Newbie getting 1st envelope press


New member
Hello I am very new to bulk printing & I'm looking to get an entry level envelope press or something a little bit above that. I will be printing primarily on A10 Envelopes, sometimes thick cards, and also other large flats from time to time. Around 100-200 A10's a day and hopefully a lot more once the mailing business picks up. I may also print on A10's with a window.


1. Is there a beginners guide introduction, glossary, or FAQ for newbies to read?

2. Do I need special window envelopes for laser?

3. I'm primarily printing on the Amazon A10 envelopes will I need special envelopes for a envelope press or can I stick with these cheapy envelopes from amazon?

4. When I run batches of envelopes through the envelope press I assume there won't be any issues printing both the To & From address at the same time? What software for this?

5. Do laser printers use a soy based ink?

6. Do any EP's work with Debian Linux or do you need to run Windows for the drivers to work?

7. What are the pros and cons to laser vs inkjet? I've read how laser can melt window envelopes. inkjet can smear. Are there any other issues?

8. Going with an OKI means the cheapest consumables?

9. I read a lot of people commenting about the OKI with a straight shooter, xante impressia, versant 2100, riso com colour, mcs km 1070. What brand has the best reputation?

10. What is the most reliable of these for A10 envelopes that is inkjet? I assume its OKI from what I've been reading?

11. I need to get a printer almost immediately in between purchasing an envelope press. I was looking at a all in one laser jet printer HP Color LaserJet Pro MFP M477fdn where I would have to do small batches of 15 envelopes at a time. Or I was thinking of going with the HP LaserJet Enterprise M608dn with a HP Envelope Feeder. Any suggestions between these two? I'm kind of leaning towards the M608dn with the envelope feeder because it seems like its a little more robust.


Well-known member
I'll try to help you as best as I can. I've used two different brands, so I do have a little knowledge.
1. You'll usually get an instruction book. Most have a Quick Start Guide to get you the basics. Some brands, however, only post instructions on the web or YouTube.
2. You do need special window envelopes. They are made with corn starch so they don't melt in the fuser.
3. Our paper company sends us some really cheap looking stock from who knows where, so I don't think you have to worry.
4. Somebody else will have to help you with variable data info. Xante sells iQueue software for its printers, which has variable data capabilities. Others may also.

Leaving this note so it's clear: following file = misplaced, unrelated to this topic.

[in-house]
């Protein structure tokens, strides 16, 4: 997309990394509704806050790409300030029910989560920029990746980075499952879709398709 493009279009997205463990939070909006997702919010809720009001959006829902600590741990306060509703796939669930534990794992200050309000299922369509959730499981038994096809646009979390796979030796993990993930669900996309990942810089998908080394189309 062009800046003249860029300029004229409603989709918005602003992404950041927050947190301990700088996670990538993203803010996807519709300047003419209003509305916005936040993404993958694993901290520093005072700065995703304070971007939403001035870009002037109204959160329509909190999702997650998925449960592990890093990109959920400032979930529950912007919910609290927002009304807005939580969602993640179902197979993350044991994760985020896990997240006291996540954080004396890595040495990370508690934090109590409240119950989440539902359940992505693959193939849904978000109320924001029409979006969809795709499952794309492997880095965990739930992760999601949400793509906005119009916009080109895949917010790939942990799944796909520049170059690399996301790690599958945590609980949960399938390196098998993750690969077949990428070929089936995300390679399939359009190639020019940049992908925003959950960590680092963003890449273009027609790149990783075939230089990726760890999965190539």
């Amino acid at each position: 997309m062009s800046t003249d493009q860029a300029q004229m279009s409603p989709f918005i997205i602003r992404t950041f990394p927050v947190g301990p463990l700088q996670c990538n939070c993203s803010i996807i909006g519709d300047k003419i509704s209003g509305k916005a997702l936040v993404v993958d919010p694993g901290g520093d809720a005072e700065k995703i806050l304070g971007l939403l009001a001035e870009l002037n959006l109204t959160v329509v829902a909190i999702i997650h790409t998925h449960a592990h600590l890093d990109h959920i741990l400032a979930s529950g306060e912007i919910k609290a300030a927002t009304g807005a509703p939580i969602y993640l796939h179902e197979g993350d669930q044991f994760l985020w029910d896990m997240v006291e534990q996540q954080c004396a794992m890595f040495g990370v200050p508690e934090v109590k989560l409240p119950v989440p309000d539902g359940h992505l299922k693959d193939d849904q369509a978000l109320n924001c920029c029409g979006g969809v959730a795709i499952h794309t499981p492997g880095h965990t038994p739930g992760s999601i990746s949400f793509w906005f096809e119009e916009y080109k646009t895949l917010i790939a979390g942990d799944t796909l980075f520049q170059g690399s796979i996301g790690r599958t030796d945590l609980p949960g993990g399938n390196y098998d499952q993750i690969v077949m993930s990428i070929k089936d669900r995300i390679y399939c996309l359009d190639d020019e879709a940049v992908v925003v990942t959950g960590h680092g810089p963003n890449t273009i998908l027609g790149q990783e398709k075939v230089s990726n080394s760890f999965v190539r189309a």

5. Laser printers use toner, not ink. It's usually wax based.
6. The printers I've dealt with all need Windows. They don't even play nice with Mac.
7. Laser won't melt the proper envelopes. Inkjet won't stand up to getting damp going through the mail or getting rained on. Laser also can print more vibrant colors.
8. OKI is the cheapest I've seen. Most early and some present envelope printers use rebranded OKI machines in their setups.
9. Personally, I'd go with OKI. I had a rebranded one that would have been great except for the vendor's consumables prices. Response time for service in your area has to play a part.
10. and 11. No experience with inkjet nor the HP machines.

Hope this helps.


If you decide to go inkjet I do have a slightly used (250,000) Printware Ijet printer with a RIP and conveyor that we could sell you for a good price!


New member
I can tell you as a technician who has worked on OKI and Xante machines that both are great machines. Currently the Xante is where I lean. The heavy weight champion is an OKI machine but a different feeder. The impressia and the new Enpress do a great job. The Iqueue software is fast to pick up and even gives a cost estimator. The service from Xante and quality support is also a big difference between the two. If you need to manipulate colors you can do that as well. You will need digital window envelopes, as far as the amazon envelopes I can not attest to. I always have good luck with Mac Papers and Lindenmeyer Monroe. I wish you the best of luck.

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